The shorebased sector
The shorebased program covers catcher vessels that deliver to traditional fishing ports, as opposed to catcher vessels that deliver to at-sea processors.
The shorebased IFQ program includes 29 different groundfish species and complexes (including whiting) that are harvested by trawlers delivering to processors on shore. Additionally, individual bycatch quota is required for Pacific halibut.
The catch shares allocated for each species for the long-term are called quota shares. At the start of the catch share program, quota shares were allotted to the owners of catcher vessel limited entry trawl permits based on their catch history and other factors. In addition, shorebased processors received 20 percent of the shorebased sector’s whiting quota shares. Quota shares can be transferred among participants and to new entrants, including crew members, communities, processors, or any other entity eligible to own a U.S fishing vessel.
Each year, quota share owners receive an allocation of quota pounds that must be used to cover their catch. Vessels are then responsible for buying or leasing the quota pounds in order to cover their harvest. If their harvest exceeds their quota pound holdings, they may not continue to fish until they have acquired quota pounds to cover their deficit. Vessels with trawl permits are also allowed to use non-trawl gears to catch their trawl quota pounds (known as gear switching).
Shorebased vessels generally harvest a mix of species, though for whiting trips the incidental catch of other species is low. Their ability to harvest all of their allocations depends on their ability to control the mix of species in their catch. Some species are always likely to be in shorter supply and to limit overall harvest.
For example, quota pounds for overfished species are usually more expensive than for other species, because the allowed harvest is low and fewer quota pounds are issued. This creates an incentive to avoid known hotspots for these species and to develop gear to avoid them. Those who are best able to avoid the overfished species fare best economically, as they can land the rest of their quota without being shut down. If they can avoid catching overfished species, they can also generate revenue by leasing their unneeded quota to others.
More recently, sablefish has limited the catch of some complexes. While avoiding sablefish might allow more of those complexes to be harvested, they are a valuable stock, so avoiding sablefish could substantially decrease trip revenue.
The mothership sector
Motherships are at-sea processors that receive deliveries from other vessels. The mothership co-op program now covers only whiting, but it initially also covered four overfished rockfish species. Since those species have been rebuilt, the Council has recommended that they be managed with set-asides rather than catch quota.
Owners of trawl permits who had sufficient participation history were allocated mothership quota as “catch history” rather than quota shares. While quota shares are divisible and can be owned by someone who does not own a trawl limited entry permit, mothership catch history cannot be divided and can only be transferred as a unit from one limited entry permit to another.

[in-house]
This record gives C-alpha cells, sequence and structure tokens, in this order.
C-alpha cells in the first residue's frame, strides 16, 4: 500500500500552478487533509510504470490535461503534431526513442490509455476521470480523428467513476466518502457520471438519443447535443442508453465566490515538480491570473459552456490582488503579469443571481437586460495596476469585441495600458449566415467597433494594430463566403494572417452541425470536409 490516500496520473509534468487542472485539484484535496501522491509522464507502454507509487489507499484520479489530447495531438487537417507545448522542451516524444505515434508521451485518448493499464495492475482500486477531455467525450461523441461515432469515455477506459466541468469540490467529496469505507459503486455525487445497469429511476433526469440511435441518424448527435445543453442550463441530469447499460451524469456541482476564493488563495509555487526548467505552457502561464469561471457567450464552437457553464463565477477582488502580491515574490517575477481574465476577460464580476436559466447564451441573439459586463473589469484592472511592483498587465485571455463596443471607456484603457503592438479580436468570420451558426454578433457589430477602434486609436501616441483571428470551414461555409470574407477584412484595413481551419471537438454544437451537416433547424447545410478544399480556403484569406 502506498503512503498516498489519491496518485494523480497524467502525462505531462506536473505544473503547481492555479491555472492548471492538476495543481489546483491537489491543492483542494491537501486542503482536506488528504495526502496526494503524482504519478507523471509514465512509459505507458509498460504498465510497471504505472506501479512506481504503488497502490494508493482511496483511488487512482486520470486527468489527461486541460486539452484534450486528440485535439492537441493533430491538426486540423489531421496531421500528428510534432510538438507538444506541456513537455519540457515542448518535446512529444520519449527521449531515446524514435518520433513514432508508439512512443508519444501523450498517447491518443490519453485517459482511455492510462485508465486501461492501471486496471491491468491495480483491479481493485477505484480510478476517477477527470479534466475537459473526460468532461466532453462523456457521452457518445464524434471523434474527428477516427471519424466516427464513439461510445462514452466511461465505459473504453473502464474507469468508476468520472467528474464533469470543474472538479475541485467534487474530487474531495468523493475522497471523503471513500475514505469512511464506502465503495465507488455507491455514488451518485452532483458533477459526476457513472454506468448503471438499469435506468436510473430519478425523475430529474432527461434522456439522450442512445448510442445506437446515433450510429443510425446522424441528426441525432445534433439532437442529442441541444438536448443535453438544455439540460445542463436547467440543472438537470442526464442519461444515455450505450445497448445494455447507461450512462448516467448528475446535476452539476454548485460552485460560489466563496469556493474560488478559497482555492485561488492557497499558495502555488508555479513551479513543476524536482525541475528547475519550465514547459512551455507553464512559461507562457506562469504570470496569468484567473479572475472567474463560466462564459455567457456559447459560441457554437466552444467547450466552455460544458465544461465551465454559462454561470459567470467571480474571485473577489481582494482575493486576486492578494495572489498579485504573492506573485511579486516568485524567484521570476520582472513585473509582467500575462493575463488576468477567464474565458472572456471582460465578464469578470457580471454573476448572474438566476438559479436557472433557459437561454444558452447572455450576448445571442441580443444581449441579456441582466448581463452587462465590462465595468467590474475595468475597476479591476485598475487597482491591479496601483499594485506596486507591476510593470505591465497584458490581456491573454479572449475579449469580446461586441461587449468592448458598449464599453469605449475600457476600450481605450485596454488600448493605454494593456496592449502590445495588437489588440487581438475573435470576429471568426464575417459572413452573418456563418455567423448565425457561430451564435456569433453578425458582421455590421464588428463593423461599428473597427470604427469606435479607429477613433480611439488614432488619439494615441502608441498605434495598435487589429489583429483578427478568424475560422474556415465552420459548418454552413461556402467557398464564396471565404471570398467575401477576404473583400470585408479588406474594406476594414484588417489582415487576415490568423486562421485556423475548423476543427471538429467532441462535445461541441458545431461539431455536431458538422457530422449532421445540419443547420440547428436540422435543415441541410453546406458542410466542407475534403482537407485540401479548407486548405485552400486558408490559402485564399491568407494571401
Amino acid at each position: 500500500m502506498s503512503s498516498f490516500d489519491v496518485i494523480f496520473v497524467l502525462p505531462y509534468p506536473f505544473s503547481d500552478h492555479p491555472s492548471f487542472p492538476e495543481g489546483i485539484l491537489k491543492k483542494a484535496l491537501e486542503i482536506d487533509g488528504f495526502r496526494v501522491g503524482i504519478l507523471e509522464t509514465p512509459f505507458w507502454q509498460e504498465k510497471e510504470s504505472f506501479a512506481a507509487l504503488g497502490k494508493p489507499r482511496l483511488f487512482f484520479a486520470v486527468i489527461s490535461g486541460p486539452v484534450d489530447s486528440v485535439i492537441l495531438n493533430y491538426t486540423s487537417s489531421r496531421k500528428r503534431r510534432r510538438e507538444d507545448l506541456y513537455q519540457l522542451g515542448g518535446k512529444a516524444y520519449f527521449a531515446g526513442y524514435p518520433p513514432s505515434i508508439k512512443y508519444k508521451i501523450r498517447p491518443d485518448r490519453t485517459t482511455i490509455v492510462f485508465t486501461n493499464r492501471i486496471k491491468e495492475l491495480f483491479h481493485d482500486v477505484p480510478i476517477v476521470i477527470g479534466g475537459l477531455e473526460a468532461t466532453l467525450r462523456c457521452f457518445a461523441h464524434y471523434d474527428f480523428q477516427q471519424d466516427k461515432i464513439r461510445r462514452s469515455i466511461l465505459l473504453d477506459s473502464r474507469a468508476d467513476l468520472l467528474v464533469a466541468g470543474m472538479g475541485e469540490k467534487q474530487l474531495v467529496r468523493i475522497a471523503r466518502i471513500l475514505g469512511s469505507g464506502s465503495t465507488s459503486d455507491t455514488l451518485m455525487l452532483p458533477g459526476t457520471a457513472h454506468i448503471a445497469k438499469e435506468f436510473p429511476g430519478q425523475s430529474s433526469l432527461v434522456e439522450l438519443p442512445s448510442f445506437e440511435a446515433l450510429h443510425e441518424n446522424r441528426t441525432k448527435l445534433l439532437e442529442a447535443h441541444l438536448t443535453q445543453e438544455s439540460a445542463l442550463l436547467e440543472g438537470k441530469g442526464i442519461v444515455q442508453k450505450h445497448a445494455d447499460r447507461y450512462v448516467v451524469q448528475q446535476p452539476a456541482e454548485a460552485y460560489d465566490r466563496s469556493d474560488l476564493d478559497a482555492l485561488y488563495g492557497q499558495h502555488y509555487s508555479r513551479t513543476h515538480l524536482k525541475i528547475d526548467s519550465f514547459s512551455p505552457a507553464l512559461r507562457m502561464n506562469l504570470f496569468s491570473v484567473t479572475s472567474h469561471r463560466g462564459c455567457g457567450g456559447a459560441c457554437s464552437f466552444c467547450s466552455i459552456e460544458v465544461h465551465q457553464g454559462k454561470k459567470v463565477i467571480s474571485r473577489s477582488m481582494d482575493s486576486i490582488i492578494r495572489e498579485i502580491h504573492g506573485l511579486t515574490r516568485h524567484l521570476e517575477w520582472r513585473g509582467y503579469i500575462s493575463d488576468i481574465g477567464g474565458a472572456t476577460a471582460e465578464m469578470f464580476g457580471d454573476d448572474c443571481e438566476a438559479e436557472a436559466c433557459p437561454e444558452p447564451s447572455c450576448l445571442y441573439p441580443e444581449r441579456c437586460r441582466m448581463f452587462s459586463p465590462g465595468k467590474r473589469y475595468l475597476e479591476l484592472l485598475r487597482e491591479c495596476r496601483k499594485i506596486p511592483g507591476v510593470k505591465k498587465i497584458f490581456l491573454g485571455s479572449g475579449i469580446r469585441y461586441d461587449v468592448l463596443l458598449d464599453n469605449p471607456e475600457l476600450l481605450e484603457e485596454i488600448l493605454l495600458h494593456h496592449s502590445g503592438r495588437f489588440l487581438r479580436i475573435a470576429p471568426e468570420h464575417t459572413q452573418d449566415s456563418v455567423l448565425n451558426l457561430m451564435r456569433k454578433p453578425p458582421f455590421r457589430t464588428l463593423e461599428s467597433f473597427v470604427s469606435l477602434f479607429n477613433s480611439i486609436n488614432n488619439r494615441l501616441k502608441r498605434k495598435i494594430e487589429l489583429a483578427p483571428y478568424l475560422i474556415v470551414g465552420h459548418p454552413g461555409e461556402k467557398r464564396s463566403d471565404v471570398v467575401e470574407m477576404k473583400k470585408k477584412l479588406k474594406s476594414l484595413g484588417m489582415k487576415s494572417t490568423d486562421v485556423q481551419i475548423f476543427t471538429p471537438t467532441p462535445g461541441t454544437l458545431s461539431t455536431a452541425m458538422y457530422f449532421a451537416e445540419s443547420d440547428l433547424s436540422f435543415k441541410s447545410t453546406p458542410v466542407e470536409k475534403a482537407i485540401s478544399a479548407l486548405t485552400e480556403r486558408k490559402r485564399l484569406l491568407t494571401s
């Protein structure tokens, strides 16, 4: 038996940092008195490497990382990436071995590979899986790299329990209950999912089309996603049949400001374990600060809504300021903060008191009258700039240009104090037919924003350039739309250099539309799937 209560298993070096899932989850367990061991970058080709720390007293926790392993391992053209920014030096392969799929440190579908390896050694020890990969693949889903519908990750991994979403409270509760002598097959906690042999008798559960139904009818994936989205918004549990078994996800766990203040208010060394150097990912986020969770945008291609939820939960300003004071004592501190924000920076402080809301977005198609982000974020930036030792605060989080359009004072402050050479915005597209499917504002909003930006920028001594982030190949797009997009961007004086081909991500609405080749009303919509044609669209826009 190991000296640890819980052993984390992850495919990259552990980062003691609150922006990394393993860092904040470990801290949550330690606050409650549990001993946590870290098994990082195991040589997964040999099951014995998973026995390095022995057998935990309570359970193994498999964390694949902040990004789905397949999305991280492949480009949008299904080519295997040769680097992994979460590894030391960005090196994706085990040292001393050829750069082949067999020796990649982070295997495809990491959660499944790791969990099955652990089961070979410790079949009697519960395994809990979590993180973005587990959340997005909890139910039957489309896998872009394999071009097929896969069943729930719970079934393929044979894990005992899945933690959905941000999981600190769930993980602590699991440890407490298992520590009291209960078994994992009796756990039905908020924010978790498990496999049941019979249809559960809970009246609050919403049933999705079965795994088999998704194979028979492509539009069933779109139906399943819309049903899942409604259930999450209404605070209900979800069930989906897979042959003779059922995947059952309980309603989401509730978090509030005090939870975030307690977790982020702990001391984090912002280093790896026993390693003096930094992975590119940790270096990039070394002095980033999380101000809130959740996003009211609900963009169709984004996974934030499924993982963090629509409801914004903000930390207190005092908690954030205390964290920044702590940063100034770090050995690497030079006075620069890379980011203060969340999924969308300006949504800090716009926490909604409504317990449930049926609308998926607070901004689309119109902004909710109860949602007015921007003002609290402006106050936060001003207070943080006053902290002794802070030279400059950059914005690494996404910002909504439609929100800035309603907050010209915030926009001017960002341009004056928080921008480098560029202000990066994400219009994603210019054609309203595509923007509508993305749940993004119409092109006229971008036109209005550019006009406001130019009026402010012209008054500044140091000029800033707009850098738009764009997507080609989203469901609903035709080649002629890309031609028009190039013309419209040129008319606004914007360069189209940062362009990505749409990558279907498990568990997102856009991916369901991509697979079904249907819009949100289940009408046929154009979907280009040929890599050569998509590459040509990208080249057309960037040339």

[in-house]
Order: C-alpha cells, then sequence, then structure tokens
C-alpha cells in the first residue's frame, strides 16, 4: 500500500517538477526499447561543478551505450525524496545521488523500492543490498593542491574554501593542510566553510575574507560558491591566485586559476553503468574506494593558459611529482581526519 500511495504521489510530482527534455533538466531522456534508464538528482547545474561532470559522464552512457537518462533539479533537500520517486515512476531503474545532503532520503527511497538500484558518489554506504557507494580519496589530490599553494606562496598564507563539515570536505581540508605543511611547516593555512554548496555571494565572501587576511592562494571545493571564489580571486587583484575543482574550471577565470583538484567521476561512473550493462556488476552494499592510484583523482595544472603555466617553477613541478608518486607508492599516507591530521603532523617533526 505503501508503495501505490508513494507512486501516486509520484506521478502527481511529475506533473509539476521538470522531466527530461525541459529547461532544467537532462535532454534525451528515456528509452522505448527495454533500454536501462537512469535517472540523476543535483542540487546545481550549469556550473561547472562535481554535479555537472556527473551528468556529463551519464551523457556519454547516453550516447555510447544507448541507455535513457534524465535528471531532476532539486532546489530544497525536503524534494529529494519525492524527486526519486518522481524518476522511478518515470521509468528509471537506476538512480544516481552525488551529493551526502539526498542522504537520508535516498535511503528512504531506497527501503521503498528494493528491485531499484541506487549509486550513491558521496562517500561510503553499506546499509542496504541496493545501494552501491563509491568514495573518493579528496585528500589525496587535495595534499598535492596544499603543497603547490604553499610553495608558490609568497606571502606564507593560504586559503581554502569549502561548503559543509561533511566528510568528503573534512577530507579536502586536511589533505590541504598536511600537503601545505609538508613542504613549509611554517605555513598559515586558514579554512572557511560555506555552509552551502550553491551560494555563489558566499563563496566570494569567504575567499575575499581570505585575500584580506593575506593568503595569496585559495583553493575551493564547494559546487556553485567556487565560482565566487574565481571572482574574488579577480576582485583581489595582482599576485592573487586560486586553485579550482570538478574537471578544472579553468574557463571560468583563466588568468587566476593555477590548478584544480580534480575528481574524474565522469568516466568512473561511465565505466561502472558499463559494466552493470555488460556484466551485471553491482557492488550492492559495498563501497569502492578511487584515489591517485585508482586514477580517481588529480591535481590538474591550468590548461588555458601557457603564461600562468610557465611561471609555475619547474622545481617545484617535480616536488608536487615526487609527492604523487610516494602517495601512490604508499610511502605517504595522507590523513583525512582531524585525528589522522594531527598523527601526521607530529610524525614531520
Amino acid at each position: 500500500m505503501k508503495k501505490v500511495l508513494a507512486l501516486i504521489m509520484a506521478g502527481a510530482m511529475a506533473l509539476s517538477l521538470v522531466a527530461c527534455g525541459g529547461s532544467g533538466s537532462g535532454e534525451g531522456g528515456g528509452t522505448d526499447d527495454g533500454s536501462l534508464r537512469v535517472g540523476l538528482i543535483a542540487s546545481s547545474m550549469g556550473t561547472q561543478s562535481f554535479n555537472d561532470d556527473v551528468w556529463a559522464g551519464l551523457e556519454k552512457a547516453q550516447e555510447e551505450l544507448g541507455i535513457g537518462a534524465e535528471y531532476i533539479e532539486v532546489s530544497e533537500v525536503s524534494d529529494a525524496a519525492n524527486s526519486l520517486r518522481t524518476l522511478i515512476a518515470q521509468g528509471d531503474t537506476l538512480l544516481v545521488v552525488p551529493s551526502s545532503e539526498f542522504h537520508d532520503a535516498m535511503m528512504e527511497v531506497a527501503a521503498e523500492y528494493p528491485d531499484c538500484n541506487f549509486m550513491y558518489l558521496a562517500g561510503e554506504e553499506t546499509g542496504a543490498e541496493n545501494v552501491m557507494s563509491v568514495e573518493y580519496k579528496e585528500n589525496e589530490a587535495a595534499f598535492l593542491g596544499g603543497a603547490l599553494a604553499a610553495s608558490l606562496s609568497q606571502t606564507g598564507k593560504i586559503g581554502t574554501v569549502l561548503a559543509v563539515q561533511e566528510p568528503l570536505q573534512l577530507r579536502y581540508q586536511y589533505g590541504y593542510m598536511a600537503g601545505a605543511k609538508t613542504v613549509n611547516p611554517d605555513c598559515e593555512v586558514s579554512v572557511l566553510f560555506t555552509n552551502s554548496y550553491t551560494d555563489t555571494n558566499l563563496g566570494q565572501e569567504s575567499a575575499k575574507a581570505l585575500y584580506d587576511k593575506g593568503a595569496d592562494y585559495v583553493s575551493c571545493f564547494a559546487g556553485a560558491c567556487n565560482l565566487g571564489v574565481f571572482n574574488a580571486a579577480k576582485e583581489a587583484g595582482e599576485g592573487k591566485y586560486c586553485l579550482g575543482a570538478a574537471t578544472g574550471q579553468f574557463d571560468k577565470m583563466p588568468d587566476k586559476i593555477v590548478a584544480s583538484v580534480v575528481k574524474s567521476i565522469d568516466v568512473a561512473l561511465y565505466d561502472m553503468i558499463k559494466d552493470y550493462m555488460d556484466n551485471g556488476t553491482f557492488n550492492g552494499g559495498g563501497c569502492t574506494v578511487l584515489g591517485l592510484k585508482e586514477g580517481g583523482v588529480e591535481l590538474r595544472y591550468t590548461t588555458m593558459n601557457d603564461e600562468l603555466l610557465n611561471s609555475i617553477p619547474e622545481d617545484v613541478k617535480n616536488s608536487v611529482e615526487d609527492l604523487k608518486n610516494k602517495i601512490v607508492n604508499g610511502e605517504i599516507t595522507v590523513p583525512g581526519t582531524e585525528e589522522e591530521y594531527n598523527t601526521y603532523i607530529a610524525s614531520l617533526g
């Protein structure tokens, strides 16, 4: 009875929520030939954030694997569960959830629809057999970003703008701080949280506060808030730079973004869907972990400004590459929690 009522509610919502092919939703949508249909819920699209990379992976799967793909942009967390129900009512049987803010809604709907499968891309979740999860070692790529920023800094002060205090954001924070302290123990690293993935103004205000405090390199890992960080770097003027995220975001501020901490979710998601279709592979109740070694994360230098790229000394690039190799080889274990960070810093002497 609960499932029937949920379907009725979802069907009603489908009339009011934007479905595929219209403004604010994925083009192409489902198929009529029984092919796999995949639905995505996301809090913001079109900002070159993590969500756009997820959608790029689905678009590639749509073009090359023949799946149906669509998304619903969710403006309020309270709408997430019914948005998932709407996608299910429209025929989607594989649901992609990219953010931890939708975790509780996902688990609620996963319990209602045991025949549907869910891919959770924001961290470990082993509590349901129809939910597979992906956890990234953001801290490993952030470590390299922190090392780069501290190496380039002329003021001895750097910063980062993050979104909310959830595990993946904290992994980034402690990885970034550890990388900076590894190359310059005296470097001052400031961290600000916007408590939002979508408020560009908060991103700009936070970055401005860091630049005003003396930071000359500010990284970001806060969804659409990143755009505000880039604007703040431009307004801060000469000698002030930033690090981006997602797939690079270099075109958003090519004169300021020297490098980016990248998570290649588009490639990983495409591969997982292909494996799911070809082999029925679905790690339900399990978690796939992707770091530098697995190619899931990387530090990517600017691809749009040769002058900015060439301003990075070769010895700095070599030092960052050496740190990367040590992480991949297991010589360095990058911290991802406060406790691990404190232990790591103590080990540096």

Unlike the shorebased IFQ program, where each vessel is responsible to the government for its own compliance, in the mothership program, individual vessels are responsible to the co-op and the co-op is responsible to the government for complying with its allocation. When a permit owner joins a catcher-vessel co-op, its whiting catch history is assigned to the co-op, and an annual allocation is made to the co-op based on the catch history of its members. Permit owners who do not join a co-op have their history assigned to an open fishery in which their vessels compete for the available harvest. Thus far, all vessels have chosen to form a single co-op serving all motherships. As part of the program, mothership processors were also issued mothership limited entry permits.
When the license limitation program was created in 1994, catcher processors bought permits from smaller vessels and combined them into larger permits to accommodate the catcher-processors. Ten such permits were created through this process. In 1997, these permits joined together in their own co-op. The catch share program protected the catcher-processor co-op by continuing an earlier limitation on new entrants to this sector. Each year, sector participants join to form a single co-op, which manages the sector’s entire allocation of whiting. If at some time in the future the sector fails to form a single co-op, the system will convert to an IFQ program and quota shares will be allocated equally among all catcher-processor permits.
Ongoing program development
When the program was put in place, many old trawl regulations remained that might no longer be needed. The Council has been looking at these old regulations and considering whether to change or remove them. For example, the Council extended the shoreside whiting season, eliminated several restrictive gear regulations, and allowed vessels to carry multiple trawl gear types at the same time. Additionally, the Council is finalizing recommendations to eliminate the shelf area closure for the use of trawl gear. These “trailing actions” are described on the Council website.
The catch share program substantially reduced bycatch, and efficiency for the fleet as a whole has increased. The fleet generally appears to be doing better economically, although the expected consolidation has taken place. Since, under the catch share program, fishermen know exactly how many fish they are allowed to take before the season begins, they can plan for the season and enter into more secure marketing and processing arrangements. They also have the flexibility to time landings to the best market conditions. They have more freedom to streamline their businesses and are held individually accountable for every fish brought on board their vessels. Catch shares provide a clear economic rationale for conserving resources. Just as shareholders in a company want the business to prosper so their shares gain value, fishermen in catch share systems need the fishery to remain sustainable.
On the other hand, it appears that many available species are being under-harvested, likely due to concerns about catching overfished species. This effect may decline as species are rebuilt.
For more information on the effects of the program, see the five-year catch review finalized in 2017.
For more information, please contact Council Staff Officer Jim Seger.